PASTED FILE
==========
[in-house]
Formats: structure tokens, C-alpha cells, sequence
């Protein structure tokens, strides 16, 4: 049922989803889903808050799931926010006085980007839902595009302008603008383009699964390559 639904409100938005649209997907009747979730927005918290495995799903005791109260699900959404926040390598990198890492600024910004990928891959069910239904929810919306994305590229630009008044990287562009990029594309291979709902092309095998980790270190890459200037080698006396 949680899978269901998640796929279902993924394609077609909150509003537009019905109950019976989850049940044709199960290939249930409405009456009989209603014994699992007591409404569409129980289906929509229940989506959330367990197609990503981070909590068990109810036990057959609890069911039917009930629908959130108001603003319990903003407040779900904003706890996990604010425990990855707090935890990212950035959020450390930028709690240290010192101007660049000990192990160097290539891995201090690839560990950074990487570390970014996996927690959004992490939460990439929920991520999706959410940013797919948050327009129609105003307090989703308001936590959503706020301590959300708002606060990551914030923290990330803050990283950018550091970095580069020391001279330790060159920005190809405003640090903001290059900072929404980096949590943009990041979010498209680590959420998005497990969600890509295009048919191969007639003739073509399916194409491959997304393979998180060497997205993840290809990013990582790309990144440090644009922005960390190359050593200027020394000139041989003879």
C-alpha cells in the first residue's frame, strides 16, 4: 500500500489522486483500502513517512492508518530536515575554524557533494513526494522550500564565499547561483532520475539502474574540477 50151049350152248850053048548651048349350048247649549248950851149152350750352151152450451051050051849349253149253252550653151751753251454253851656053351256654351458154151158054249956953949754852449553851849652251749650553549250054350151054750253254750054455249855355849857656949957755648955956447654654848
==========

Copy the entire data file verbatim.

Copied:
[in-house]
Formats: structure tokens, C-alpha cells, sequence
């Protein structure tokens, strides 16, 4: 049922989803889903808050799931926010006085980007839902595009302008603008383009699964390559 639904409100938005649209997907009747979730927005918290495995799903005791109260699900959404926040390598990198890492600024910004990928891959069910239904929810919306994305590229630009008044990287562009990029594309291979709902092309095998980790270190890459200037080698006396 949680899978269901998640796929279902993924394609077609909150509003537009019905109950019976989850049940044709199960290939249930409405009456009989209603014994699992007591409404569409129980289906929509229940989506959330367990197609990503981070909590068990109810036990057959609890069911039917009930629908959130108001603003319990903003407040779900904003706890996990604010425990990855707090935890990212950035959020450390930028709690240290010192101007660049000990192990160097290539891995201090690839560990950074990487570390970014996996927690959004992490939460990439929920991520999706959410940013797919948050327009129609105003307090989703308001936590959503706020301590959300708002606060990551914030923290990330803050990283950018550091970095580069020391001279330790060159920005190809405003640090903001290059900072929404980096949590943009990041979010498209680590959420998005497990969600890509295009048919191969007639003739073509399916194409491959997304393979998180060497997205993840290809990013990582790309990144440090644009922005960390190359050593200027020394000139041989003879």
C-alpha cells in the first residue's frame, strides 16, 4: 500500500489522486483500502513517512492508518530536515575554524557533494513526494522550500564565499547561483532520475539502474574540477 50151049350152248850053048548651048349350048247649549248950851149152350750352151152450451051050051849349253149253252550653151751753251454253851656053351256654351458154151158054249956953949754852449553851849652251749650553549250054350151054750253254750054455249855355849857656949957755648955956447654654848